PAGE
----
The main course would be a what Mrs. Elisavet Degaitas-Fraboulopoulou would call a Goat Kokkinisto. In Greek cuisine, there are many variations on a Kokkinisto, which is a dish simmered in tomatoes and other aromatics.

When I first arrived at the village, I had passed two large, simmering cauldrons that were cooking over burning embers and under the watchful eye of village elders. FIVE HUNDRED KILOS of goat meat were being cooked up for the 1200 guests. The main ingredients of the dish were goat meat, onions, garlic, tomatoes and famous potatoes from Naxos.

The meat fell off the bone, it was succulent, it was delicious and it had a slight smoky finish. I was sure some smoked paprika was added into the mix but on second thought, cooking over burning embers will give such flavour.

The band played on and on. I cut-out around 3am and slept with the sounds of wedding guests parting until sunrise.IMG_8095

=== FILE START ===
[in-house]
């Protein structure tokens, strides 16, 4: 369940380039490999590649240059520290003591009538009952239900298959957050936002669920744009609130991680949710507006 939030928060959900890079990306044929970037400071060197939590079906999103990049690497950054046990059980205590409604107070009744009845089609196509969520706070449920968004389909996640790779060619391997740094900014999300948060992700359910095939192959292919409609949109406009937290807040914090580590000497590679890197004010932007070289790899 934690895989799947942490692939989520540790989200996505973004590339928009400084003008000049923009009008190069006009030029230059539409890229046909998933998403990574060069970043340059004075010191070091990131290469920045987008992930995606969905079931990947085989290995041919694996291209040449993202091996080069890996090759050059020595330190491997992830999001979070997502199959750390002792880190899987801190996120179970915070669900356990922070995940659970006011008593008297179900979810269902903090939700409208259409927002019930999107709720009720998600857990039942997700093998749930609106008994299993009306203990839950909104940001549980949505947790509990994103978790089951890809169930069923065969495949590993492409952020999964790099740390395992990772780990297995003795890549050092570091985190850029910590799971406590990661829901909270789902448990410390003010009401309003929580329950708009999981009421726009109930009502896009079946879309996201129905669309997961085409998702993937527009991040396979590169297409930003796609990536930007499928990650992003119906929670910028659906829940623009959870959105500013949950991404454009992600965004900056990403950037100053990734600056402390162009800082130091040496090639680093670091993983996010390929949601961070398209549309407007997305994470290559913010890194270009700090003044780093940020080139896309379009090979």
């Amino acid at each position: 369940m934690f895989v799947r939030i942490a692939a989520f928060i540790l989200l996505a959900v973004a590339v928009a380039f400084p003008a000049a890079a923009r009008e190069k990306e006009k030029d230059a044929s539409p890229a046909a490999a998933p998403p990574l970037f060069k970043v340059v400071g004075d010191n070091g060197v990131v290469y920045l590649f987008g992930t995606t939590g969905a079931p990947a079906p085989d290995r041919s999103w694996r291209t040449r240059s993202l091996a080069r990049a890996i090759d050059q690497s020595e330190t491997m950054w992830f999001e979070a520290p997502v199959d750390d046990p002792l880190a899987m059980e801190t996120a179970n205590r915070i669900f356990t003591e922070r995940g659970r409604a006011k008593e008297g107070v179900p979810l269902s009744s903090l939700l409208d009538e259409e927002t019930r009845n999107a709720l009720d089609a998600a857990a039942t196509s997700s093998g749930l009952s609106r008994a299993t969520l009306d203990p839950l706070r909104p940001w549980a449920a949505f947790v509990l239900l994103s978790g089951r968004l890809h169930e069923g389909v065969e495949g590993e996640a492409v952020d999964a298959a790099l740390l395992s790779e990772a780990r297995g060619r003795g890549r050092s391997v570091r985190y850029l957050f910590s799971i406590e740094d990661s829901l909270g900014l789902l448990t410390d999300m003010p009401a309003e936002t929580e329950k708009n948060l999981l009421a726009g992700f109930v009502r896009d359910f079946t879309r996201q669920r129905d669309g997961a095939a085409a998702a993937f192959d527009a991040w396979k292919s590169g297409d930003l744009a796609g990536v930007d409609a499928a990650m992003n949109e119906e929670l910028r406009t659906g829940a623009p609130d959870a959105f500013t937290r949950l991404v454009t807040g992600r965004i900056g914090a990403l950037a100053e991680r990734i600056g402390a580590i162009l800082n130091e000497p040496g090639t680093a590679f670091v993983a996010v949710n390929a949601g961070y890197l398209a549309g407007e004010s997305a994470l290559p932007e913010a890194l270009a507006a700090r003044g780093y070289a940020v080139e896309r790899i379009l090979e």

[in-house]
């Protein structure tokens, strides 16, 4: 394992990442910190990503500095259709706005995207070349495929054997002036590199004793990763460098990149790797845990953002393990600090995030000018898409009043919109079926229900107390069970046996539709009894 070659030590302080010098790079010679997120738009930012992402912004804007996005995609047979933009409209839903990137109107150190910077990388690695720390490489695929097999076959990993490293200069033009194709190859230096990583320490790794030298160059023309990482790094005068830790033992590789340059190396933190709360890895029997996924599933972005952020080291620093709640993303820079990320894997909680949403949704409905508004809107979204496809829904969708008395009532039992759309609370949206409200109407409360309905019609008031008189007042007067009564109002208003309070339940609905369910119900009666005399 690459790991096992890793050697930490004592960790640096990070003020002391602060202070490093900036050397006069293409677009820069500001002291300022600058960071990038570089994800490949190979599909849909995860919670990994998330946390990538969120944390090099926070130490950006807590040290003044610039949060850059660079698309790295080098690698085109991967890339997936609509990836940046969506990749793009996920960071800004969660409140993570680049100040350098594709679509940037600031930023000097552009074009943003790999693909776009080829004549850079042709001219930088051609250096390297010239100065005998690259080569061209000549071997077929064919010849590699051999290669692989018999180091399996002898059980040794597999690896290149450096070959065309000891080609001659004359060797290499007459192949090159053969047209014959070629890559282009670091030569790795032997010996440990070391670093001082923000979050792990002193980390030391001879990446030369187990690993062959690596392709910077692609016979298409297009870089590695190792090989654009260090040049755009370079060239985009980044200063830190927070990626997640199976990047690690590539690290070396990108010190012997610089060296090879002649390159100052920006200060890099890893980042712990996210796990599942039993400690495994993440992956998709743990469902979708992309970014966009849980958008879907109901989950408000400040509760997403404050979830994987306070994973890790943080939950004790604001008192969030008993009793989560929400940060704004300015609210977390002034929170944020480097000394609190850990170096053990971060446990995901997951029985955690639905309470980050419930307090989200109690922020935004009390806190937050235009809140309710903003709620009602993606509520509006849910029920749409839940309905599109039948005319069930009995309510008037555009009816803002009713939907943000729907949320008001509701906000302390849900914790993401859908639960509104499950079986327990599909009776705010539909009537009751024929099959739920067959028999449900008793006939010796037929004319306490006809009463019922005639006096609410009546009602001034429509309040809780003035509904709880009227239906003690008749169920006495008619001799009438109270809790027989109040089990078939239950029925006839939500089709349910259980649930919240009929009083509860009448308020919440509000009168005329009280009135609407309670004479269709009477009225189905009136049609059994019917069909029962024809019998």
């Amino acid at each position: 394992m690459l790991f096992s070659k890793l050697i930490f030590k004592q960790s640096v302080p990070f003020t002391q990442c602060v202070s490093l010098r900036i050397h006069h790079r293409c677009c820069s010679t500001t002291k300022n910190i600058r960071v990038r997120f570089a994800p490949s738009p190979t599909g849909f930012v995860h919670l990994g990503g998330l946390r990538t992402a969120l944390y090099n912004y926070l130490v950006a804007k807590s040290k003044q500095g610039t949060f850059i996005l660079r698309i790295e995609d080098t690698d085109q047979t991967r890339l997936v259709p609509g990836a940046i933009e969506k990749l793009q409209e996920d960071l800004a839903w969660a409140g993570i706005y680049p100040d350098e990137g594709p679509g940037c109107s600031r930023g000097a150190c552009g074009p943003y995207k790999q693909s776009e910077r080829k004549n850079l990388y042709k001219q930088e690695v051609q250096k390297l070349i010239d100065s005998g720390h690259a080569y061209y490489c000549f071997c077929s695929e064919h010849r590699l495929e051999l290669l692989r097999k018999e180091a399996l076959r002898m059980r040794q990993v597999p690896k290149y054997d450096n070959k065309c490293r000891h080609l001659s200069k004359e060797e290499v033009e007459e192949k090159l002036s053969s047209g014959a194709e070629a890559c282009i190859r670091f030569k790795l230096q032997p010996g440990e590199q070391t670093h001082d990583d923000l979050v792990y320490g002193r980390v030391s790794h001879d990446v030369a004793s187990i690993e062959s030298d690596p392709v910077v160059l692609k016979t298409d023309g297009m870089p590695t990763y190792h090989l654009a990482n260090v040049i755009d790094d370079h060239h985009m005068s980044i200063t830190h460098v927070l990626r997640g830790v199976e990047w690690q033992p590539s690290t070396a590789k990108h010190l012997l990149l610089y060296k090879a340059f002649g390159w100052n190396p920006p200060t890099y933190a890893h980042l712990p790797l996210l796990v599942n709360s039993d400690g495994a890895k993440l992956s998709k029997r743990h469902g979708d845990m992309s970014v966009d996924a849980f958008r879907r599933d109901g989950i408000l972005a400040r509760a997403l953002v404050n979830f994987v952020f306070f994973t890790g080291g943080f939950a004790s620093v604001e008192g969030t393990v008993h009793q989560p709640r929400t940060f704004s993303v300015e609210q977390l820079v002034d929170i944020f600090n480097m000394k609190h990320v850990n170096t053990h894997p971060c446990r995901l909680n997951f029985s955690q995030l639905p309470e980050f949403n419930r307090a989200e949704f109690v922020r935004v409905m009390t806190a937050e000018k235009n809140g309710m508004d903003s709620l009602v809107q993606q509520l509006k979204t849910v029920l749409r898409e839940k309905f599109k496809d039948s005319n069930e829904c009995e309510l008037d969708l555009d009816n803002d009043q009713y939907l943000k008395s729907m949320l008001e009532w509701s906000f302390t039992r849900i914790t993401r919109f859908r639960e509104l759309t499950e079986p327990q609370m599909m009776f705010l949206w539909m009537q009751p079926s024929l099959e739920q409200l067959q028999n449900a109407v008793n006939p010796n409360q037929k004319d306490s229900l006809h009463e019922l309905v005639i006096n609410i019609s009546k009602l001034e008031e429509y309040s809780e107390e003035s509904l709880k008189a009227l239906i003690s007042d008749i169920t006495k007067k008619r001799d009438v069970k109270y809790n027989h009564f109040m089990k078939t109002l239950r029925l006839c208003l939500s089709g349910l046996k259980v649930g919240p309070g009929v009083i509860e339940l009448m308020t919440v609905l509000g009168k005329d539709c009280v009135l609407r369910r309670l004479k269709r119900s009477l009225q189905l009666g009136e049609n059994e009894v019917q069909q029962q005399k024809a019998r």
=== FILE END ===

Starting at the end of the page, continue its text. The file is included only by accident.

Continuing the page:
I want to leave you with my rendition, my ode to this Goat Kokkinisto that was such a delight to eat on the occasion of this marvelous Greek Island wedding. I’ve substituted goat with lamb shanks, I’m braising and then roasting the dish to best emulate the flavours I experienced that evening.

I’ve added some smoked paprika, browned some lamb shanks, deglazed with wine and placed them covered in the oven to braise for about an hour. After that, the potatoes are added into the mix and everything gets baked (uncovered) for another 45 minutes or until the potatoes are cooked and the meat flakes off the bone.

Braised Lamb Shanks with PotatoesIMG_8101

(serves 4)

4 large lamb shanks

1/4 cup olive oil

2 large onions

3-4 cloves of garlic, minced

1 red bell pepper, sliced

1 tsp. smoked paprika

3 bay leaves

1 cup of dry red wine

2 Tbsp. of tomato paste

2 cups of vegetable stock

6 large potatoes, peeled and cut into wedges

salt and pepper to taste

Pre-heated 350F oven

  1. Season your lamb shanks with salt and pepper. Place your olive oil in a large skillet and over medium-high heat, brown your shanks on all sides. Reserve in a baking vessel/Dutch oven.
  2. Deglaze the brown bits skillet by adding your stock and red wine and bring to a boil while scraping/lifting with a wooden spoon. Reduce to medium, add your onions, garlic, peppers and bay leaves and simmer for for 5-7 minutes.
  3. Transfer the liquid to the vessel where your lamb shanks lay and pour it in (should just cover your lamb shanks). Put the cover on and place in your pre-heated oven for an hour.